Sequence of the main phases of formation of a star: very slowly rotating cloud of gas, gravitational collapse, star formation by slow contraction and accretion with generation of intense stellar wind, collimation of the stellar wind into bipolar flow.
Click on image for full size
Image courtesy of the University of Oregon, Department of Physics, the Electronic Universe Project
The life cycle of the stars
A gas cloud, if big enough, starts to shrink. The density and temperature increase so nuclear fusion can start. This is when Hydrogen is converted into Helium.
The "burning" of Hydrogen stops the gas cloud from shrinking. At this point, the gas cloud becomes a star. This is the present state of our Sun.
After billions of years, most of the Hydrogen fuel has
been "burned", and the star begins to shrink again. The star has to turn to another source of fuel, Helium.
The next stage in the life of a star is called a red giant. The star here is much bigger than it was initially. When the red giant star runs out of fuel, the star begins to shrink again. This contraction heats up the core of the star enough so that the heavier elements can be made. When the star runs out of this type of fuel, it has neared the end of its life.
The star begins to throw off layers because it can't support them anymore. This is called a planetary nebula.
The core of the star becomes a white dwarf.
This is an extremely dense star the size of a planet.
Finally, when the white dwarf has used all its energy,
it stops shining and becomes a "black dwarf", a dead star.
This is expected to be the final state of our Sun.
For stars with higher masses than the Sun (up to about 40
times greater), the outer layers of the star may be thrown off with much more force.
This is a supernova. This type of star collapses down to a very compact size. This is what is called a "neutron star".
Stars bigger then 40 times the Sun may collapse into a "black hole".
You might also be interested in:
Nuclear fusion is a process where two or more nuclei combine to form an element with a higher atomic number (more protons in the nucleus). Fusion is the reverse process of nuclear fission. Fusion reactions...more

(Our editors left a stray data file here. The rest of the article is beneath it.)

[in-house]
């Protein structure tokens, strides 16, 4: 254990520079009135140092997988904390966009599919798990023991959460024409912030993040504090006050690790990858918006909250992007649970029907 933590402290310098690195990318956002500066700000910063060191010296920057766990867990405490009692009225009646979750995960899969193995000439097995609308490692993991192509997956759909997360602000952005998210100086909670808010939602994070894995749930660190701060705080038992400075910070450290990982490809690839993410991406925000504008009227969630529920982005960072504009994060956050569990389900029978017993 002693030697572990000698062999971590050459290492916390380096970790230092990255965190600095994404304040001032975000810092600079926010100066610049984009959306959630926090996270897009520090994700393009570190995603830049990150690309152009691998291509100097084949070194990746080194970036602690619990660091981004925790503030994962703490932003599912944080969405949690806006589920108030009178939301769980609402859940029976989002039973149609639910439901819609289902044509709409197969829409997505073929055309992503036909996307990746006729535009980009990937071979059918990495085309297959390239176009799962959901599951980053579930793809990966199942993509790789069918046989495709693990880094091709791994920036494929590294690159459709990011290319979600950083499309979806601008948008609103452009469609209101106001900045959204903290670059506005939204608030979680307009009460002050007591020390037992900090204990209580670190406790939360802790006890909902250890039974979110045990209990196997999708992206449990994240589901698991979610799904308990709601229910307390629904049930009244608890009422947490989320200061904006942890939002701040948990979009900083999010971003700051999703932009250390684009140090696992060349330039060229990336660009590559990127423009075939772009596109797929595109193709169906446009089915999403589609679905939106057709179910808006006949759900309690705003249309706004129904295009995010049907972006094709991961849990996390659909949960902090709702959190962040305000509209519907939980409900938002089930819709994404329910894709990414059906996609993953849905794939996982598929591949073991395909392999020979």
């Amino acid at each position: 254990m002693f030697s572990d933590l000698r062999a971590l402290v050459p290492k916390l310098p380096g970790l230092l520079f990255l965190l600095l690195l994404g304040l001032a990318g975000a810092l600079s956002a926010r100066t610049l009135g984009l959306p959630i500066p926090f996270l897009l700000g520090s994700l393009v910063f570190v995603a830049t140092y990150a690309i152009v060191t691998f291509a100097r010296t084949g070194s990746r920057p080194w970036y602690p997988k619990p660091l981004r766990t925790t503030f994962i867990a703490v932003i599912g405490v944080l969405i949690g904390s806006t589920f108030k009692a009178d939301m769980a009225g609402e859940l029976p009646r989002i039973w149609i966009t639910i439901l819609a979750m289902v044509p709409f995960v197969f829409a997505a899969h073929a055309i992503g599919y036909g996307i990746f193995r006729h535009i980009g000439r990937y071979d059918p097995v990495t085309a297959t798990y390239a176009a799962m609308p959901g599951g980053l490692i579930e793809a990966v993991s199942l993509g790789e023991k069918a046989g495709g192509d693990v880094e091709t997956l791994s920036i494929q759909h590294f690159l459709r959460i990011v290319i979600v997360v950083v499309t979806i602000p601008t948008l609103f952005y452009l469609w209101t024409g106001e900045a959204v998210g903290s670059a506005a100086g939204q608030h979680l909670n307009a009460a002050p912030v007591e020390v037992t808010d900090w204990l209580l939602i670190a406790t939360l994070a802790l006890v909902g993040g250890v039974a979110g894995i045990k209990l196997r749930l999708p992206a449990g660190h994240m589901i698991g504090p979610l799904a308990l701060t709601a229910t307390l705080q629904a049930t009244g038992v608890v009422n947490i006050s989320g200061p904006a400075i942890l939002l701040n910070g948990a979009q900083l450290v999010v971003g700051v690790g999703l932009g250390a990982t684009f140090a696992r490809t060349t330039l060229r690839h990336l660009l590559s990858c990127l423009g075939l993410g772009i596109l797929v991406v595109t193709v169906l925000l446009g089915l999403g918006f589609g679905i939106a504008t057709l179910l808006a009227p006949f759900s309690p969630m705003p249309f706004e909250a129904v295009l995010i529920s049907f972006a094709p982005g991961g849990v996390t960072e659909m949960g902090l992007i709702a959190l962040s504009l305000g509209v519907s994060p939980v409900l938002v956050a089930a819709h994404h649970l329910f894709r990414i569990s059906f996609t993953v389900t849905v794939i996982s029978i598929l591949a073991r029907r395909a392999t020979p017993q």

In the basic Hydrogen fusion cycle, four Hydrogen nuclei (protons) come together to make a Helium nucleus. This is the simple version of the story. There are actually electrons, neutrinos and photons involved...more
A Supernova is a very massive star that explodes at the end of its life cycle. The supernova is the furnace where the heavy elements (heavier than iron) are formed. ...more
Fusion in the core of stars is reached when the density and temperature are high enough. There are different fusion cycles that occur in different phases of the life of a star. These different cycles make...more
The Sun releases energy. The processes that make this energy take place in the center of the Sun. We can't see past the surface of the Sun. But scientists use indirect ways (diagnostics) to figure out...more
Neutron capture can occur when a neutron approaches a nucleus close enough for nuclear forces to be effective. The neutron is captured and forms a heavier isotope of the capturing element. When the new...more
IMF stands for Interplanetary Magnetic Field. It is another name for the Sun's magnetic field. The Sun's magnetic field is huge! It goes beyond any of the planets. The Sun's magnetic field got its name...more
The theory of relativity states that no particle can travel at the speed of light in a vacuum. However, light travels at lower speeds in dense media, like water. A particle traveling in water must have...more